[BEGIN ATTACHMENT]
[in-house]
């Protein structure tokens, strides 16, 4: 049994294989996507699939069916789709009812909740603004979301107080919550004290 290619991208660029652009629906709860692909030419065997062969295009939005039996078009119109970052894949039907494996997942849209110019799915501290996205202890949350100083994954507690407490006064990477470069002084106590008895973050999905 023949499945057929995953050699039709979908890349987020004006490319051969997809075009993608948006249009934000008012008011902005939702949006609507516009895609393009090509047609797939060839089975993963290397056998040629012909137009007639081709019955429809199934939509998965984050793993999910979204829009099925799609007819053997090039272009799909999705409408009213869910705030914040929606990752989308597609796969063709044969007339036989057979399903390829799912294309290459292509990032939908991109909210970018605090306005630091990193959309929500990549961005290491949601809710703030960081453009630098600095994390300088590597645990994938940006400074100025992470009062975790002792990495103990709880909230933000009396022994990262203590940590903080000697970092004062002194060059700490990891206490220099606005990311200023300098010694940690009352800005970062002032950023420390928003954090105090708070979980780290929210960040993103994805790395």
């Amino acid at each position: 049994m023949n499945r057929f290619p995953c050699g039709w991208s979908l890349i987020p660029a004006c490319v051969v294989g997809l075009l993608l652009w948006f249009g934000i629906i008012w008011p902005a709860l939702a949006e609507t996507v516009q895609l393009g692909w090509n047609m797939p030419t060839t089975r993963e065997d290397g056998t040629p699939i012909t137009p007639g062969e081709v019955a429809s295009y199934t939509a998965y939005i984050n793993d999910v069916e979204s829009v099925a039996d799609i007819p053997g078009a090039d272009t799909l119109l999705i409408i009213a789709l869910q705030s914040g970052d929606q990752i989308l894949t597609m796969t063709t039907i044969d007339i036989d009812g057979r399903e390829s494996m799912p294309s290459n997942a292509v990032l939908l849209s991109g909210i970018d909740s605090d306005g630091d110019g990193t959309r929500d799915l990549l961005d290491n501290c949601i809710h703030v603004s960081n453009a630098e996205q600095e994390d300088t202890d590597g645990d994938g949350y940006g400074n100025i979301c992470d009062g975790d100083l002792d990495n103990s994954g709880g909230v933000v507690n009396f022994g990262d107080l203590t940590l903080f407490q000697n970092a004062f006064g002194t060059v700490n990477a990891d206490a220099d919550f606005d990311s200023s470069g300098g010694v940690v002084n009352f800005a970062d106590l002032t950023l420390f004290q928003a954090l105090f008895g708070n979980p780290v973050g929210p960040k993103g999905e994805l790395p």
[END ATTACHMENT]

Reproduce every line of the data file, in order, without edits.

[in-house]
């Protein structure tokens, strides 16, 4: 049994294989996507699939069916789709009812909740603004979301107080919550004290 290619991208660029652009629906709860692909030419065997062969295009939005039996078009119109970052894949039907494996997942849209110019799915501290996205202890949350100083994954507690407490006064990477470069002084106590008895973050999905 023949499945057929995953050699039709979908890349987020004006490319051969997809075009993608948006249009934000008012008011902005939702949006609507516009895609393009090509047609797939060839089975993963290397056998040629012909137009007639081709019955429809199934939509998965984050793993999910979204829009099925799609007819053997090039272009799909999705409408009213869910705030914040929606990752989308597609796969063709044969007339036989057979399903390829799912294309290459292509990032939908991109909210970018605090306005630091990193959309929500990549961005290491949601809710703030960081453009630098600095994390300088590597645990994938940006400074100025992470009062975790002792990495103990709880909230933000009396022994990262203590940590903080000697970092004062002194060059700490990891206490220099606005990311200023300098010694940690009352800005970062002032950023420390928003954090105090708070979980780290929210960040993103994805790395």
């Amino acid at each position: 049994m023949n499945r057929f290619p995953c050699g039709w991208s979908l890349i987020p660029a004006c490319v051969v294989g997809l075009l993608l652009w948006f249009g934000i629906i008012w008011p902005a709860l939702a949006e609507t996507v516009q895609l393009g692909w090509n047609m797939p030419t060839t089975r993963e065997d290397g056998t040629p699939i012909t137009p007639g062969e081709v019955a429809s295009y199934t939509a998965y939005i984050n793993d999910v069916e979204s829009v099925a039996d799609i007819p053997g078009a090039d272009t799909l119109l999705i409408i009213a789709l869910q705030s914040g970052d929606q990752i989308l894949t597609m796969t063709t039907i044969d007339i036989d009812g057979r399903e390829s494996m799912p294309s290459n997942a292509v990032l939908l849209s991109g909210i970018d909740s605090d306005g630091d110019g990193t959309r929500d799915l990549l961005d290491n501290c949601i809710h703030v603004s960081n453009a630098e996205q600095e994390d300088t202890d590597g645990d994938g949350y940006g400074n100025i979301c992470d009062g975790d100083l002792d990495n103990s994954g709880g909230v933000v507690n009396f022994g990262d107080l203590t940590l903080f407490q000697n970092a004062f006064g002194t060059v700490n990477a990891d206490a220099d919550f606005d990311s200023s470069g300098g010694v940690v002084n009352f800005a970062d106590l002032t950023l420390f004290q928003a954090l105090f008895g708070n979980p780290v973050g929210p960040k993103g999905e994805l790395p």